The entire pedagogy, encompassing children of 2 1/2 to 14 years of age, reflects the development in each child. A toddler enters a Montessori community, touching, stacking, and mouthing his or her way through the environment. Some dozen years later, the student graduates, but now postulating, considering, and coming to conclusions about the universe. Toddler to Junior: the former manipulates the physical, real, concrete environment, the latter the mental, psychic, abstract environment.

  This transformative process also takes place within each plane of development. Smaller-scale evolutions from the concrete to the abstract in Toddler, Primary, and Elementary classrooms provide key manipulative materials at each juncture, matching the child’s development with each step taken forward. The materials themselves do not teach. Rather, they provide a vehicle for children to make their own discoveries, create their own “a-ha” moments, and learn for themselves. The third plane of development, from 12 to 18 years of age (the first plane was birth to 6 years, and the second  was 6 to 12 years), marks the start of adolescence. But even in these years of young adulthood we see the same change from concrete to abstract thought; it can be seen in several areas of the curriculum, but notably in the subjects of the humanities. The study of Shakespeare is often one of the stronger components of a Junior Class curriculum. As new readers to these classic plays, 13-year-olds are challenged by the vocabulary, often struggle with the meter, and take the histories, comedies, and tragedies at face value. The play is the plot, and the characters represent themselves. Under the guidance of a gifted teacher, these young adults begin to see the action as metaphorical, the plays as allegorical, the plots as representative of larger, more abstract concepts. Macbeth is more than a Scottish king, he is any power-hungry politician. Prospero is any puppet master adult. Iago is evil.

  This harmony of purpose, providing the developmentally appropriate concrete materials to allow the child to internalize a great body of knowledge as the mode of thinking becomes more abstract, is a profound characteristic of a Montessori education. 

From the Concrete to the Abstract, Part One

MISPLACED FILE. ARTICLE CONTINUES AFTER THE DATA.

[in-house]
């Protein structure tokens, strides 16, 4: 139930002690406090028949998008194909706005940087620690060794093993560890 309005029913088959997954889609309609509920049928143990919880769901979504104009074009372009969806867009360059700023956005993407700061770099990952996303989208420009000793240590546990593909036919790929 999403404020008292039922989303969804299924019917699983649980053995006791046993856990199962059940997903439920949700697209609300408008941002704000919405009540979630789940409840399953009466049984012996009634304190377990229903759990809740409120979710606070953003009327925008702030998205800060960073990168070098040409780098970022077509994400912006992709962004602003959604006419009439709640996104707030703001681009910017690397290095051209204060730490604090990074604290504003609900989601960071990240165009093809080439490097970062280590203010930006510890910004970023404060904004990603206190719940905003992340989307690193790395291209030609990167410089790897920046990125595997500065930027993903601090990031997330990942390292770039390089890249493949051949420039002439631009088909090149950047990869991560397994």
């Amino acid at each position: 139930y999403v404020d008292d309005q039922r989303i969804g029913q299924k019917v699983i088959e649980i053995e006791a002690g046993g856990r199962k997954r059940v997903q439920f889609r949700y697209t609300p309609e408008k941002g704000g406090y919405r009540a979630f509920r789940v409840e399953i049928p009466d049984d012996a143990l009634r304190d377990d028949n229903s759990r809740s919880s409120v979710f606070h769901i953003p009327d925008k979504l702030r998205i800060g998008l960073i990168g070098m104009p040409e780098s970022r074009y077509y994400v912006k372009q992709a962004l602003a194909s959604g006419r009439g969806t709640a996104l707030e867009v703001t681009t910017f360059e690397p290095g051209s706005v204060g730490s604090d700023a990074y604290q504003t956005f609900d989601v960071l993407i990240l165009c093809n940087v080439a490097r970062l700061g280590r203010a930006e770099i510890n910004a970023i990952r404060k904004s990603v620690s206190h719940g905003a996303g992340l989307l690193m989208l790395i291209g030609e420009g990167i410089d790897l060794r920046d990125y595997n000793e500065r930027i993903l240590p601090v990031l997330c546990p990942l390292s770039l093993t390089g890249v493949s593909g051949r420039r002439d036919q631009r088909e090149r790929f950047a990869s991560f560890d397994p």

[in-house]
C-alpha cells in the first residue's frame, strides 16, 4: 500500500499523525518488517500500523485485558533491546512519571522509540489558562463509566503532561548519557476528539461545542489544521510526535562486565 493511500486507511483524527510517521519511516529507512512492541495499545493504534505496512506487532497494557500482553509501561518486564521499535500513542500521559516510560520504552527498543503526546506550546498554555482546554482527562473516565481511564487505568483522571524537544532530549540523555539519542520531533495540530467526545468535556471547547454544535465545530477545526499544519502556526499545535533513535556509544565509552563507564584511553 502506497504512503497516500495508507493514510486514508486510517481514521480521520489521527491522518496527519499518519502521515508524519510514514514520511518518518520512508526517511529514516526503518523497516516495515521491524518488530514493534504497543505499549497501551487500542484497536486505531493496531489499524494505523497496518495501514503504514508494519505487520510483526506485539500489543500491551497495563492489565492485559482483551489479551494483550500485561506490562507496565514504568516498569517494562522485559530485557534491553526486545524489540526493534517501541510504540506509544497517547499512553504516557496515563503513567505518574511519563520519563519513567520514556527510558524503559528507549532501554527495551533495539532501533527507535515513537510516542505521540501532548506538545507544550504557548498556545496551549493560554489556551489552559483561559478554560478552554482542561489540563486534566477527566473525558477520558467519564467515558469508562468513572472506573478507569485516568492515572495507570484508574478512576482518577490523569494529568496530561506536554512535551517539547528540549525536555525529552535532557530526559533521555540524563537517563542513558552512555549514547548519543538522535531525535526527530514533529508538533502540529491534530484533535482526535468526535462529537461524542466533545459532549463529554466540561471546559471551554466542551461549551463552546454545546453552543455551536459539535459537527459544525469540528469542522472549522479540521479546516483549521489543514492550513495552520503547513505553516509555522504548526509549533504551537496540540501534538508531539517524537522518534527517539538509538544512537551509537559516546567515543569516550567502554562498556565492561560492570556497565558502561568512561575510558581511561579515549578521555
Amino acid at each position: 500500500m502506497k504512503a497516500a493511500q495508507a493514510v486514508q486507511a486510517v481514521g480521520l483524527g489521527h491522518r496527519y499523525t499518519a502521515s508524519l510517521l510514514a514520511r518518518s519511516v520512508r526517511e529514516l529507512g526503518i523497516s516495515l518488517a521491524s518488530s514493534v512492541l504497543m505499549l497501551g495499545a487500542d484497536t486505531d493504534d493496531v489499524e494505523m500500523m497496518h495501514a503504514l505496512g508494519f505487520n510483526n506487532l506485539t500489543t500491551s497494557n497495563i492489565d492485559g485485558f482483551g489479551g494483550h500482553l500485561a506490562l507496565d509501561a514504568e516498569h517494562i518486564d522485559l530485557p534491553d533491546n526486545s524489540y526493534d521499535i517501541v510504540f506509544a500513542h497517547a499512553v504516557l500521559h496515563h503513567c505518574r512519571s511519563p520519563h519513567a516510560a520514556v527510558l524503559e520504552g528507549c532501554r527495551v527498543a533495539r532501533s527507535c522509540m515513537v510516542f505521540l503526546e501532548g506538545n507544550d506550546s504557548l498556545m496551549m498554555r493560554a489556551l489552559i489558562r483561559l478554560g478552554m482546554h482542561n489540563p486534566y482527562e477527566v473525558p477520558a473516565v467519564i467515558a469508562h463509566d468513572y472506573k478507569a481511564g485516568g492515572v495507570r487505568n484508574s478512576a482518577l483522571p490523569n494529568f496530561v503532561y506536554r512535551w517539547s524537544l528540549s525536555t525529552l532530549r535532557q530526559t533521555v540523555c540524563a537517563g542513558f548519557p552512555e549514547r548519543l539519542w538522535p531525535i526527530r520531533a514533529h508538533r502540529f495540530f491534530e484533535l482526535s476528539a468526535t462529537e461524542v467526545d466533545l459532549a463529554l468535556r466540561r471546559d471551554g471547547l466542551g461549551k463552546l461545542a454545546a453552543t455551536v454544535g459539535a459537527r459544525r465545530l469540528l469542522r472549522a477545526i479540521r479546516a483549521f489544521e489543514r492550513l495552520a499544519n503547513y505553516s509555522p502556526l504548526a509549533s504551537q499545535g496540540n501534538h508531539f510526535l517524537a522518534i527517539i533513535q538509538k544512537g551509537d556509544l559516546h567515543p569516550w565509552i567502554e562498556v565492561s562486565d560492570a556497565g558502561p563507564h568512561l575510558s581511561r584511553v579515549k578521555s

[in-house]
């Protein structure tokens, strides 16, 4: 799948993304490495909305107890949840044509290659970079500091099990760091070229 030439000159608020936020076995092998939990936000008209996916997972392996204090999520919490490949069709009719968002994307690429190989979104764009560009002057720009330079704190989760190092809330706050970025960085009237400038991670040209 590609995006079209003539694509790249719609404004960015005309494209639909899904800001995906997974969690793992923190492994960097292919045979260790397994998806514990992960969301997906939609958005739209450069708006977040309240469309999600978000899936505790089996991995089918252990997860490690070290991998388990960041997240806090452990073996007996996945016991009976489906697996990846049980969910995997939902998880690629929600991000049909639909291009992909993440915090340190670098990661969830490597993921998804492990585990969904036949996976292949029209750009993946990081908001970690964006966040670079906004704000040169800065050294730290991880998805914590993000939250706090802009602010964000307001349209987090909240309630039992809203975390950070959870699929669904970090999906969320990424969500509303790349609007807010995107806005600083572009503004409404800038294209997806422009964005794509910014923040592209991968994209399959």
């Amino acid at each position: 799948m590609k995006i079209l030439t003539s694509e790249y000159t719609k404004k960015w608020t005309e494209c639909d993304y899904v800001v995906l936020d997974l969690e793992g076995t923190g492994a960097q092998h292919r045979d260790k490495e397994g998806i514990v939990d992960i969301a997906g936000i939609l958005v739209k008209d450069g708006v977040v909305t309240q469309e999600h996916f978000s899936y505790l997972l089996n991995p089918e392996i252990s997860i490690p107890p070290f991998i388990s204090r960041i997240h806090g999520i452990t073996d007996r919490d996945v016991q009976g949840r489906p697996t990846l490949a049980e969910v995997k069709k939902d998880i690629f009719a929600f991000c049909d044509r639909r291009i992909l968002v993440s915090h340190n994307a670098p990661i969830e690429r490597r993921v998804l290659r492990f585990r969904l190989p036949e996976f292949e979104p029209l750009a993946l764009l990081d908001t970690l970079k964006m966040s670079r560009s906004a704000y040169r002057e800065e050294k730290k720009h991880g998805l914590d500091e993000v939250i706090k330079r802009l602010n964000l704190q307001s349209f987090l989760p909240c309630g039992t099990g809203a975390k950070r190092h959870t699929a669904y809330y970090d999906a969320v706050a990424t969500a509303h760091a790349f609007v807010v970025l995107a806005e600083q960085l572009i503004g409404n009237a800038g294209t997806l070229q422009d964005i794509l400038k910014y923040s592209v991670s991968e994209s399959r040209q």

An overarching theme of movement from the concrete to the abstract in a Montessori pedagogy can be discovered at each level. At the Primary level (3- to 6-year-olds), this can be seen reflected in the environment itself. Primary rooms contain three distinct areas: the sensorial, practical life, and academic areas, the latter of which is itself composed of arithmetic, geometry, language, and cultural areas. While these learning opportunities are available to all the children, they tend to have a particular developmental appeal and are selected by the students accordingly. For instance, a 3-year-old, who is likely a more concrete thinker, will be drawn more intently towards the sensorial materials. The Pink Tower, the Red Rods, the Broad Stair, and the Sound Cylinders are just a few of the many materials and activities that allow children to learn for themselves the distinctions between dimension and form, i.e., size and shape. Likewise, the practical life area, with its pouring works, polishing activities, and buttoning and zippering frames, also calls to a developmentally younger student. As the child matures, his or her attention is drawn to more challenging, more abstract, and more conceptual learning. In the Primary environment, this translates to the areas of language, arithmetic, geometry, and the cultural subjects (biology, geography, and history). 

  The advantages of a multiage classroom are manifold. An environment that encompasses learning materials ranging from the concrete to the abstract, and available to children over a 3-year age span, allows them to be successful where they are developmentally, regardless of their chronological age. This is not to say that a 5-year-old never uses the Lacing Frame, but one can speculate that for a 3-year-old it is a work of great concentration, while the 5-year-old uses it to take a mental break. And while the different areas of a Primary classroom are separated spatially, it is important that they are well integrated with each other. For example, the sensorial area serves as an indirect preparation for math, while the practical life area guides the child’s fine motor skills towards the development of writing skills.